“It’s impossible to predict the future of Formula E at the moment, I think everybody was extremely happy with season one. I think people doubted it at the start but had to change their minds by the end of the season from what I’ve heard – it was a very successful year one.”
Sebastien Buemi, driver, e.dams Renault
Finishing second overall last year with the manufacturer-winning team, e.dams Renault, Buemi had a lot to live up to with the new car during testing. And he didn’t disappoint, scoring the fastest times in both days one and two. We spent five minutes discussing the new car and season.
“Our car seems a little bit different to last year. It’s a pleasure to be back and to have the first comparison with the new car. We seem to have been able to unlock some potential but now we need to work on reliability and trying to fine tune all the systems. There’s still a lot of work to be done but it’s a pleasure to be back.
“We don’t want to reveal too much but we have a new electric engine and gearbox – trying to improve the torque – and we’ve tried to get a better weight distribution on the car. So, we should be able to basically get the car quicker in the corners, and with more power; that’s the objective.
“The new grid looks interesting. There is plenty of new technology out there, so I’m really looking forward to compare our car with the rest of the teams and the new drivers.”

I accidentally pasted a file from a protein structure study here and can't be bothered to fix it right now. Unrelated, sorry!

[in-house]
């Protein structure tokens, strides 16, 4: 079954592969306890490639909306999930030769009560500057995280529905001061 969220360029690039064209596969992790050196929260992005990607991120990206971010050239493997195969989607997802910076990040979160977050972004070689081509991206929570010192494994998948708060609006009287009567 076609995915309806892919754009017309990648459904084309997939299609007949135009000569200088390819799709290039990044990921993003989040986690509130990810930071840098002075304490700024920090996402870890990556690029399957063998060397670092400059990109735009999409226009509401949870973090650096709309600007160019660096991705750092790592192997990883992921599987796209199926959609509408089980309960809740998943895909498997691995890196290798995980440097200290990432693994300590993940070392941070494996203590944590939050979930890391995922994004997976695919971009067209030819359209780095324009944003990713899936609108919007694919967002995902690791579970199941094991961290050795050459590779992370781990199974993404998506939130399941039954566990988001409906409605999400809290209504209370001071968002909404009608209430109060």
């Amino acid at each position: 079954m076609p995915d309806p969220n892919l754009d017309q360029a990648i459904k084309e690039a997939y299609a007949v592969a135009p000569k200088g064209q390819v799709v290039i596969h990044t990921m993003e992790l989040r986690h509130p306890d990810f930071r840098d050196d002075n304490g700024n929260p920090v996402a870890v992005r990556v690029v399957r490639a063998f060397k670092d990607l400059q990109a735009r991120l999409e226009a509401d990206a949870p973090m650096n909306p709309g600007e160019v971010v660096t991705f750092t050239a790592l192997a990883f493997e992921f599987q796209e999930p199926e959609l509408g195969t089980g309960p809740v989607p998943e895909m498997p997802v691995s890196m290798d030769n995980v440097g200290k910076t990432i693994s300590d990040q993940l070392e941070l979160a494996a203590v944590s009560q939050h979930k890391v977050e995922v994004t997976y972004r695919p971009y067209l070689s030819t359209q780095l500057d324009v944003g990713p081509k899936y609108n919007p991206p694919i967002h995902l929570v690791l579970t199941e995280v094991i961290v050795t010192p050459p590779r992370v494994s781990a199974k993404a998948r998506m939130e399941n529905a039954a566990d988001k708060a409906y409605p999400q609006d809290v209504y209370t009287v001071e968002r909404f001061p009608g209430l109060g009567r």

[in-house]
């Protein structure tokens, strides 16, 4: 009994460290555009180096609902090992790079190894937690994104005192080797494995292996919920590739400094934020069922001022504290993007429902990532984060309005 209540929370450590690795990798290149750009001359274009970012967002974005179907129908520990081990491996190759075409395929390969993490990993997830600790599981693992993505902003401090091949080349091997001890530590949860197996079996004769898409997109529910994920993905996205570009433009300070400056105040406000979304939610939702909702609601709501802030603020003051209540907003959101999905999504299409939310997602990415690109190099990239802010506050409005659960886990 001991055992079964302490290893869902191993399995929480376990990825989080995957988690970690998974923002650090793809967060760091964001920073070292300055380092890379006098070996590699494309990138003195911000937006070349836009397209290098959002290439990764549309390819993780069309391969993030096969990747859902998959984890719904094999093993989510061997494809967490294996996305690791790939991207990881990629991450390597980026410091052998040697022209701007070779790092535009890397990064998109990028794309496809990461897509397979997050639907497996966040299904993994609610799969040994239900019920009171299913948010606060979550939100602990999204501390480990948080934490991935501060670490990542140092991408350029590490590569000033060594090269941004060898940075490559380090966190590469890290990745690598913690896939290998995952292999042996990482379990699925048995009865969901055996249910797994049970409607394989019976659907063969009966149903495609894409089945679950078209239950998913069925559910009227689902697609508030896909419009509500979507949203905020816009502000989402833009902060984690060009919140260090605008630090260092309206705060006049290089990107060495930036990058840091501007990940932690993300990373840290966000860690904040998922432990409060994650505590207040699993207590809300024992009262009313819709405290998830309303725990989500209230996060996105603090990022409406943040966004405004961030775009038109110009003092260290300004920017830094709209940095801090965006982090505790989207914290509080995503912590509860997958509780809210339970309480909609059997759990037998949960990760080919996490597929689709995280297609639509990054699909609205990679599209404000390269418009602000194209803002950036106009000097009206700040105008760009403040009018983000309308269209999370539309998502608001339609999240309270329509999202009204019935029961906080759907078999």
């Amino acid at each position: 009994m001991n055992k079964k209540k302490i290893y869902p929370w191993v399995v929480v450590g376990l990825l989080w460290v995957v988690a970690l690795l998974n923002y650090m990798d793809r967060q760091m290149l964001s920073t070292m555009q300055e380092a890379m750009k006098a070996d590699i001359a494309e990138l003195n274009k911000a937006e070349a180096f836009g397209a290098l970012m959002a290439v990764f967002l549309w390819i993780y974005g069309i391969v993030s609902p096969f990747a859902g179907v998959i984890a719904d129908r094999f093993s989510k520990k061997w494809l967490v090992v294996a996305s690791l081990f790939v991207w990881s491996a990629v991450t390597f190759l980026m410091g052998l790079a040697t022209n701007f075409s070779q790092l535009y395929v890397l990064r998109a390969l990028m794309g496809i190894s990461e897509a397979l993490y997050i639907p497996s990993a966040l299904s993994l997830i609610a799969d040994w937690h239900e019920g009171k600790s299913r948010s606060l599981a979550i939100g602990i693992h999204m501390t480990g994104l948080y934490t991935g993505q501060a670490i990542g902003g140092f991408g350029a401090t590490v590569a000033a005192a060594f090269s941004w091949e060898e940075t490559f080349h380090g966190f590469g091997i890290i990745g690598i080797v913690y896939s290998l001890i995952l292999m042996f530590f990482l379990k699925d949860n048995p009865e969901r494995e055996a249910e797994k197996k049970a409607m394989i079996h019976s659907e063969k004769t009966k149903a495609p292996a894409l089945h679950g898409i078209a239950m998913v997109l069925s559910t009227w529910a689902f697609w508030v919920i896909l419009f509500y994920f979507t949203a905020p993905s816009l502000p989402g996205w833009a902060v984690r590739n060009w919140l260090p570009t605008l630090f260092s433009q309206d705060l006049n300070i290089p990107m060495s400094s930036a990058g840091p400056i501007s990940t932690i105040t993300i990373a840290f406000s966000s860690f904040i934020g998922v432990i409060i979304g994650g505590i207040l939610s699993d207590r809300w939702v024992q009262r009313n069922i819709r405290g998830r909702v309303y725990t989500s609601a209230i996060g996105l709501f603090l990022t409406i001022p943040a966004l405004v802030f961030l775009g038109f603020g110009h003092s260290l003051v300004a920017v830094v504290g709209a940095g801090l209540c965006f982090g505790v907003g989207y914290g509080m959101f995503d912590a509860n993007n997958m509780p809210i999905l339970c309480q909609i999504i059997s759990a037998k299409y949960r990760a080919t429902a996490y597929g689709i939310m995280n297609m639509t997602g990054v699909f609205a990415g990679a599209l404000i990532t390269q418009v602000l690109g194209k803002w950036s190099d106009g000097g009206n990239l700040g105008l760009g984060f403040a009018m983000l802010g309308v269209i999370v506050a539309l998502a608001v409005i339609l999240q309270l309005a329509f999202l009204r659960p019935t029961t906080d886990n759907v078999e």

Jacques Villeneuve, driver, Venturi
The introduction of Villeneuve into the line-up marks the first ex-F1 champion to race in Formula E. After a long absence from entering a full race series, we asked him what brought him back.
“Formula E is very professional; I’ve been watching races for the last year and I was unhappy not being part of the races – they’re exciting to watch, and I’ve always loved street races. It looked tough, and after testing, I’ve realised it’s very complicated to go fast – that was exciting. There’s a lot to do with saving the engine and using it properly, so you have to be clever when driving it as well, so there’s a lot of work happening throughout the team.
“We haven’t done many laps yet. When we got going properly, it rained. So we’re just waiting for the track to dry for some fast laps.
“Lately I’ve been racing on ice and in NASCAR, so it’s a bit different! It’s an open-wheel car, but it feels heavier, and because it’s on grooved tyres it moves around a little bit, but it does feel like a proper open-wheel car. It’s been a while so it’s really exciting!
“The atmosphere is good; there’s no fighting! My team-mate [Sebastien Sarrazin] and I have raced together before at Le Mans as team-mates, so it’s good.
“Electric cars have their use. I’m not sure how the future will be. If you want to do a 1000km drive, that’s probably not the right way yet. In town it’s amazing, it just depends when you use it, but there is a lot of potential, which is nice.”